Food should be good for you. But some foods aren’t. Pesticides are sprayed on millions of acres every year and some of them end up on your food. Our broken farm subsidy system encourages over production of the wrong food. EWG is pushing for better policy and more sustainable ways of farming that produce healthy food in a healthy environment.
Busy consumers want ingredients disclosed on food labels – not embedded in electronic codes that must be scanned with a smart phone.
William James, the father of modern psychology, once said, “There's nothing so absurd, that if you repeat it often enough, people will believe it.” This must be the strategy of genetically engineered, or “GMO,” labeling opponents who continue to falsely claim that labeling will cost the average family $500 a year.
Today Senate Agriculture Chairman Pat Roberts (R-KS) introduced draft legislation intended to preempt state GMO labeling laws.
The Grocery Manufacturers Association covered up $11 million in corporate payments for an aggressive ad campaign that helped defeat a Washington State GMO labeling ballot initiative, according to previously secret documents disclosed this week by Washington State Attorney General Bob Ferguson.
Valentine’s Day is just around the corner, and let’s face it: your kids will eat a lot of sugary treats come February 14. Thanks to school, team and neighborhood parties, many kids spend Valentine’s Day surrounded by candy and baked goods, most of which parents provide.
The big game is right around the corner and millions of Americans are making winning game plans for a Super Bowl party packed with quintessential football fare. Super Bowl Sunday comes in second only to Thanksgiving when it comes to eating holidays, with some reports suggesting that the average football fan consumes more than 2,400 calories during the game! That’s a pretty big number, even by linebacker standards. If you want to stay clear of nutritional penalties while still scoring a touchdown for great snacks with your guests, try these plays.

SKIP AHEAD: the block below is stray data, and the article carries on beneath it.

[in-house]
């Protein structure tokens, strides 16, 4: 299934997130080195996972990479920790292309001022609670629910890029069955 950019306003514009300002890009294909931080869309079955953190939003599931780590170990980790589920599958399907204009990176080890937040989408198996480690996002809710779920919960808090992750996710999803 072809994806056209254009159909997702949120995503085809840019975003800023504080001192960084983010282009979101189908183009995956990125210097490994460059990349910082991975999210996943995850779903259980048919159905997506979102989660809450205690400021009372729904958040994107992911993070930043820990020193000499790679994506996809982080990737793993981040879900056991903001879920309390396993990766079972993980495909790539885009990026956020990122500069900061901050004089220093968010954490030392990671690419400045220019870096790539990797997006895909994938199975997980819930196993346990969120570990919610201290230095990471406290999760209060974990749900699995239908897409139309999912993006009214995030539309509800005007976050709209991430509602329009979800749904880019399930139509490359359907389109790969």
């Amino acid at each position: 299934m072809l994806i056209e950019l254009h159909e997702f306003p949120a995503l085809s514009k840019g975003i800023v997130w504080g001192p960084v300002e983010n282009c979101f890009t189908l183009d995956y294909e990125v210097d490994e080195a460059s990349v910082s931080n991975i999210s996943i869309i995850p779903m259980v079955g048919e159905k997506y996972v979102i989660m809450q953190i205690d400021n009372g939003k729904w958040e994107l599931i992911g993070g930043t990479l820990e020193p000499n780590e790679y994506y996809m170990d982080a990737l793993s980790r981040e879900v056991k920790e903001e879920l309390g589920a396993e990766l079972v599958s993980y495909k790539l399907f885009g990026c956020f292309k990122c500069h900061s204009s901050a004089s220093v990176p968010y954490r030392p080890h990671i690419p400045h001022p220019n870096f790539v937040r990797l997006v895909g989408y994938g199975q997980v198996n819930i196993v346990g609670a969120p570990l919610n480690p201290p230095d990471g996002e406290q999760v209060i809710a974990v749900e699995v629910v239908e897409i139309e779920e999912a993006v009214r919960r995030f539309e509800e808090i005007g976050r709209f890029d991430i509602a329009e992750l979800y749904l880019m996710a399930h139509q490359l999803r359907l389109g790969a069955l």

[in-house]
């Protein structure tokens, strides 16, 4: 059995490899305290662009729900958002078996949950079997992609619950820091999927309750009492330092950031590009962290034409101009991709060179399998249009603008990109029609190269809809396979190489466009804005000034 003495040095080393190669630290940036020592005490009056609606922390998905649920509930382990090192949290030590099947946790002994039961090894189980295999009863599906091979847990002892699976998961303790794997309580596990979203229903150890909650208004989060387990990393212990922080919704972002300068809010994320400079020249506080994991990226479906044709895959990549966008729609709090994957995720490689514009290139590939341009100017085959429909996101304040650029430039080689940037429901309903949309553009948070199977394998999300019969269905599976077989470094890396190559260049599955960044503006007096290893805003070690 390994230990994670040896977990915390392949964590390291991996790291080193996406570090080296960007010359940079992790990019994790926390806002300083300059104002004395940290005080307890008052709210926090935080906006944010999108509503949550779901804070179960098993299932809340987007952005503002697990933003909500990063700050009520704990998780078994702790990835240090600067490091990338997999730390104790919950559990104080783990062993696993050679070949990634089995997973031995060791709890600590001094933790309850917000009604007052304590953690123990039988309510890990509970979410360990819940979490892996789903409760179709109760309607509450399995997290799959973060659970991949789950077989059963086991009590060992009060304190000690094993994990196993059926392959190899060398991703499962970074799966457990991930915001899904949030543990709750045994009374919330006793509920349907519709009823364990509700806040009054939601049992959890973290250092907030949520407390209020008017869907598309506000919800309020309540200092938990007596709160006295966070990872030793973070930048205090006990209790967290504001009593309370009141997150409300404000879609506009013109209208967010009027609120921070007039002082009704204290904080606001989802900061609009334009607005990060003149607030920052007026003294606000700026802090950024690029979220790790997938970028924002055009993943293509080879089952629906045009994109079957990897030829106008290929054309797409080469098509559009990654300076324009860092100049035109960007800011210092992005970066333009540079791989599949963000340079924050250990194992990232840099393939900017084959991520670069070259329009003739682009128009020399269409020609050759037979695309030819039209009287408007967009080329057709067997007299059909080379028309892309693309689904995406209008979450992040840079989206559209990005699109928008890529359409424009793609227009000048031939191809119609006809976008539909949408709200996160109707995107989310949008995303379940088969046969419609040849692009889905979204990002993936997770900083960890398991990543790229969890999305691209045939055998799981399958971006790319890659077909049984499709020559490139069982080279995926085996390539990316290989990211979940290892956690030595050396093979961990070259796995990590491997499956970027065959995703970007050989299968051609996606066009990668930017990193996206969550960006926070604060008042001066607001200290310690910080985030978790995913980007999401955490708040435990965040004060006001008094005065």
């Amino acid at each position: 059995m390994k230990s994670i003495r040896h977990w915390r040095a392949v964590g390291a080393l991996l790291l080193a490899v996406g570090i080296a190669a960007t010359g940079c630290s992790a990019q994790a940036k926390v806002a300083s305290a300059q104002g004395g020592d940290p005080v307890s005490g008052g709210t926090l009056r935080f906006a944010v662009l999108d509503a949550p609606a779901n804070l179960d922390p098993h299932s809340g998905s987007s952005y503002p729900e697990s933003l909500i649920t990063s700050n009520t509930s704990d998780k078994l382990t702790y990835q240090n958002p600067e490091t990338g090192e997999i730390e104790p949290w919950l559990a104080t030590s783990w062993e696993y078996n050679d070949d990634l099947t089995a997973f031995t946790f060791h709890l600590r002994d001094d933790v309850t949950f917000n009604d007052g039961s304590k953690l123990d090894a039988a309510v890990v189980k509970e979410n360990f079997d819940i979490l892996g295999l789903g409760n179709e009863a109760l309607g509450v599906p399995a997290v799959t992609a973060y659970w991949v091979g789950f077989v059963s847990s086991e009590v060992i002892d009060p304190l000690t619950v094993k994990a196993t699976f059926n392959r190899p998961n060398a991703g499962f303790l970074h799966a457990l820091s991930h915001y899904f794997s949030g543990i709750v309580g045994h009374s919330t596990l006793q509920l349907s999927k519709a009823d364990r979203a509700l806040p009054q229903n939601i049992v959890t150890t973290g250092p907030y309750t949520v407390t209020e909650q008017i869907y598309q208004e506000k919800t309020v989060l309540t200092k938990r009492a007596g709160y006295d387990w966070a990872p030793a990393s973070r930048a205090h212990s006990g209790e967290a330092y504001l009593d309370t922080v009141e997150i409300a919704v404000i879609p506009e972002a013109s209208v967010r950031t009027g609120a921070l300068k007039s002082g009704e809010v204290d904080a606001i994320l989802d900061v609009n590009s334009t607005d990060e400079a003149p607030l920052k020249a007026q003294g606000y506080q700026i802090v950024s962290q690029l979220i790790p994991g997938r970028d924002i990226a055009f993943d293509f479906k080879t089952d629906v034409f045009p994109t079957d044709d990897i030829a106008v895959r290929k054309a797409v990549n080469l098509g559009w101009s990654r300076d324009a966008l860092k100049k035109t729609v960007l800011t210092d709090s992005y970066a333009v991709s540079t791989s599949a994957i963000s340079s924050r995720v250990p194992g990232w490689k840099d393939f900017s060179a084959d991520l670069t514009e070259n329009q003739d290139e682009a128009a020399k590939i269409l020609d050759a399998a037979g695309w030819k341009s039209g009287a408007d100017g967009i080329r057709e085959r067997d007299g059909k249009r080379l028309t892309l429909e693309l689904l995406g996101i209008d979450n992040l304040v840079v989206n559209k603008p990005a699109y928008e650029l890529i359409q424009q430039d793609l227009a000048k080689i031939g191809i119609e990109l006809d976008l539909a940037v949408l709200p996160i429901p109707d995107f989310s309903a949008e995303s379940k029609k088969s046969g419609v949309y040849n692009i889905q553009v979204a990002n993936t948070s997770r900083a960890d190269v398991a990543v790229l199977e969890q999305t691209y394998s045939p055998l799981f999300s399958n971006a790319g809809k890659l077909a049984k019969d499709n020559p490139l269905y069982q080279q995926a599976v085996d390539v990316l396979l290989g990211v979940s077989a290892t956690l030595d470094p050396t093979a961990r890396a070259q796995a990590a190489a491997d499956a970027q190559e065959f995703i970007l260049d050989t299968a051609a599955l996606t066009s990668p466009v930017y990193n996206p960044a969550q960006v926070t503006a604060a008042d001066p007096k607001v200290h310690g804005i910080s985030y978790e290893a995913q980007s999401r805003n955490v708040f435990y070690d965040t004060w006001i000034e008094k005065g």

EWG’s new Dietary Guidelines give people solid nutrition advice and highlight the shortcomings of the Obama administration's Dietary Guidelines for Americans released earlier this month, which were confusing to consumers and overly influenced by the $1 trillion-a-year food industry.Read More
The Obama administration’s Dietary Guidelines for Americans, released in January 2016, are supposed to represent the best scientific judgments on what people need to do to stay healthy. Instead, the 2016 edition of the guidelines, like those before it, are confusing to consumers and influenced by the $1 trillion-a-year food industry.Read More
The EWG staff voted the landmark global climate accord approved on December 12 in Paris as the top environmental story of 2015. In our judgment, the achievement of the Paris pact is that, for the first time, representatives of 196 nations – large and small, rich and poor, heavily industrial and rural – agreed in principle that they must reduce carbon emissions and that they will report on their progress every five years.Read More
As in past years, EWG asked its staff of scientists, policy analysts and governmental and communications specialists to vote on what they considered the 10 most important stories of 2015 in two categories: stories that relate specifically to agriculture and those that involve general environmental issues. The rest of the agriculture list is below. To see the staff’s ranking of general environmental stories, got to EWG’s Enviroblog.
Your kids rush home after school, sports practice or a busy day at the park, searching for food to replenish their empty tanks. Here are our tips and suggestions for snacks to satisfy even the hungriest – or pickiest – child you know.
The federal government’s new Dietary Guidelines miss a key opportunity to steer Americans toward a diet that is healthier and better for the environment by not clearly recommending that people reduce their meat consumption, says EWG Research Analyst Emily Cassidy.Read More
'Tis the season for hot holiday beverages. Hot chocolate, apple cider and other warm, comforting drinks are popular with kids and parents alike. But these treats can pack a ton of calories and sugar. And children easily fill up on these drinks, crowding out stomach space better filled by nutritious foods at mealtime. Here’s how to have fun and indulge this holiday season without sacrificing your health.